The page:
The Seven Secrets of Success

Here it is: how to get, achieve, and have anything you want.

1) Neglect
Just don’t do it. Ignore things. Let ’em rot, because there’s something more important. You can only achieve something good by not doing a million other good things.

2) Never plan anything
Plans are alright, I suppose, if you have to keep some bureaucrat happy, but boy do they waste time. Ditch the plan, jump in the ditch, and start digging. Learn on the job.

3) Do what works
If it’s not working, why waste your time? See what gets results, and do that. Use your precious time as if it was precious.

4) Committees are for talking, not doing
I’m on stacks of committees and groups. They’re great, they give me a chance to get to know and work with all kinds of interesting people. One thing I’ve learnt: never try to work out details in a committee. Get the general outline, the sense of the direction, and appoint one or two people to go away and work stuff out.

5) Don’t listen to your guitar teacher
Mine was great – Barry Weeks, a patient teacher and skilled musician. But he said to me, ‘Don’t make what you love your life’. Sorry, Barry, but I did. And I never regretted it.

6) Old is better
It just is. Except for Ubuntu, which is awesome.

7) No-one beats the Buddha

12 thoughts on “The Seven Secrets of Success

    • I think he had been an inspired musician in his youth – but then spent his life teaching ‘Stairway to Heaven’ to spotty teenagers like me…

    • Maybe he meant “don’t make what you love your living”. I love playing music, especially for the enjoyment of other people, but I’d hate it to be a job.

    • And I was foolish enough to have tried pursuing that path. After making 3 of my instruments while incurring huge medical expenses to deal with the toxic materials used, it finally occurred to me that there was more to life than leaving behind autographed instruments for posterity. I was obviously not destined to be a Stradivari…

  1. Bhante

    I like what you have written here or more precisely the sentiments expressed.. If you dont mind i will use them in a business coaching , consultancy I want to start.

    Marcus Aurelius is quoted as saying that that once you start something you are half to the end….it’s getting started that is the issue 🙂

    If that’s true of enlightenment….maybe I am halfway there 🙂

    Bill Cuneo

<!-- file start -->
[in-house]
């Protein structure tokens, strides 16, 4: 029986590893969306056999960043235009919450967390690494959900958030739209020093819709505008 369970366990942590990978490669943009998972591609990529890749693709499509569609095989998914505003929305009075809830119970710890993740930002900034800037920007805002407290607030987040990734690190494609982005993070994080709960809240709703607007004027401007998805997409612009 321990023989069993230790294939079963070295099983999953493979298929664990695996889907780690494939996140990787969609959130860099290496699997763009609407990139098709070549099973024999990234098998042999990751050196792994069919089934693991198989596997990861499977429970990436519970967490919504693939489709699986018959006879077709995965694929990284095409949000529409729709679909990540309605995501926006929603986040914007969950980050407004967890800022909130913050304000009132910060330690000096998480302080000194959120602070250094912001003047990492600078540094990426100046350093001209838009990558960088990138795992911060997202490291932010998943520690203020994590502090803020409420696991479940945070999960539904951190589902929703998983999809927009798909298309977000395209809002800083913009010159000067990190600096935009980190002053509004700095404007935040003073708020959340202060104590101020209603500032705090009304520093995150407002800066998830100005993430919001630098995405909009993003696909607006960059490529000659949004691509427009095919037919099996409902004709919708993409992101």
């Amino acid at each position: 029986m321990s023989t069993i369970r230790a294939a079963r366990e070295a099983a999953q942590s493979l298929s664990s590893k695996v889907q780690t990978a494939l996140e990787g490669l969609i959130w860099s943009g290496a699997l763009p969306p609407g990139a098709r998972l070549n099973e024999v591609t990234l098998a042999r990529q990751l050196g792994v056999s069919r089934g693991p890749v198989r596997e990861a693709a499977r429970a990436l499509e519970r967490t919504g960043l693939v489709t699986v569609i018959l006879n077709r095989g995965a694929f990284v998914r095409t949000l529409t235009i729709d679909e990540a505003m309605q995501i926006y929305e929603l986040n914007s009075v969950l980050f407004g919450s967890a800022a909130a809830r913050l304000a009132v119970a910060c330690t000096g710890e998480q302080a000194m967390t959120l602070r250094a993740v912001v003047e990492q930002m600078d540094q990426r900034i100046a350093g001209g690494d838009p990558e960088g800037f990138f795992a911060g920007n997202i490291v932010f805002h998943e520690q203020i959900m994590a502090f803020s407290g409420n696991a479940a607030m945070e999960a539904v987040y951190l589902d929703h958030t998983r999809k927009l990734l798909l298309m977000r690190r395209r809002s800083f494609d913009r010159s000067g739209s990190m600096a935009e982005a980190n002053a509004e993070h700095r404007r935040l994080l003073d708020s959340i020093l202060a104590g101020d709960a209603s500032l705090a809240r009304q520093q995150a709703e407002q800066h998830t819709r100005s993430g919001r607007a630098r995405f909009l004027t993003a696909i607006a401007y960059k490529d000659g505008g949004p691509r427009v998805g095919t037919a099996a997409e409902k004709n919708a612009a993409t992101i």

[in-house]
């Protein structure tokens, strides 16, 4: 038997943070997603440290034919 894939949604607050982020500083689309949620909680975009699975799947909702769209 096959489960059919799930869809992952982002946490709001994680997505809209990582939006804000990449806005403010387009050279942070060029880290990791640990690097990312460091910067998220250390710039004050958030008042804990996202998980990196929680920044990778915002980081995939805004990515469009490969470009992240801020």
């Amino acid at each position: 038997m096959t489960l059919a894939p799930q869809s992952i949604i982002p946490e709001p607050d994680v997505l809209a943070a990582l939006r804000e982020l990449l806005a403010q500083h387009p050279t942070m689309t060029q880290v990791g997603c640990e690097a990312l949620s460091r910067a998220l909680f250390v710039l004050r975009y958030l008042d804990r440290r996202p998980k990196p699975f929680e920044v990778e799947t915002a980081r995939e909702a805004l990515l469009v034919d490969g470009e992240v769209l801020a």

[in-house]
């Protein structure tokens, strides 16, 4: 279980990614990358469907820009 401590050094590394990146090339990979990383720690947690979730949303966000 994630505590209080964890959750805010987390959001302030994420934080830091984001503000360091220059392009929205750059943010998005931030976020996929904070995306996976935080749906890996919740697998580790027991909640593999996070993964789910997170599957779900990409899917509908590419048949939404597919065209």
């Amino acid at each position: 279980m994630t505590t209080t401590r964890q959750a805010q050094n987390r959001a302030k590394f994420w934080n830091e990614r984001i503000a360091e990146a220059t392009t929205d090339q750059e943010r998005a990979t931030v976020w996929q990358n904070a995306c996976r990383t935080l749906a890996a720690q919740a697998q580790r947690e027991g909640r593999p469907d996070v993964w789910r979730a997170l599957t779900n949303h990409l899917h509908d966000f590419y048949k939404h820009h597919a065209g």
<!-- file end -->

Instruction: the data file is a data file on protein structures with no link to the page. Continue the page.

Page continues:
• Cheers, Bill, that’d be great. Of course I’ve been greatly inspired by all the masters of business inspiration – Tony Robbins and other scary people. Inspired, that is, to think, ‘How can they make so much money from simple platitudes? I could do that!’

    • I had a boss once who just let things ride…..when I would have acted…..funny thing was everything turned out well in the end . His policy of “do nothing ” seemed to work as things just sorted themselves out.

      When I look around at all the people in this world trying to save the world from climate change, starvation, pestilence , 2012 etc.. …..maybe they are making things worse….?..

      The thing that has always intrigued me was that the Buddha wasn’t a social activist…….he seemed to have a policy of do nothing and meditate… Worked out him………hmmmmm

  2. The old, ditch digging nun who dislikes planning and is getting used to ignoring most things agrees entirely.

    I believe that you need to spend a little time reflecting so you can decide on what is the most important thing to be doing right NOW, ditch everything else, plan a bit if that is what is required and then just go for it. I think the benefit of old is that you can get by with less planning because often you just know – you’ve probably been there, done that before many times.

    Although I don’t like planning, experience tells me that there are some circumstances, such as developments in the natural environment, where it is essential. Very large developments that impact the safety and livelihood of many people are also worthy of a bit of planning – the very projects that of necessity create slow, unwieldy bureaucracies.

    Now, should I have ignored some other more pressing priorities, in order to spend time responding to a blog post? Absolutely since it was entirely unplanned!

    • Yes, Ven, we shifted over to Ubuntu at Santi a few years ago. No copyright issues, no paying for software, fast, secure, no viruses. And, as you so well put it in your blogpost, it’s part of an astonishing, sustained work of dana by thousands of people over decades. A truly Buddhist project!

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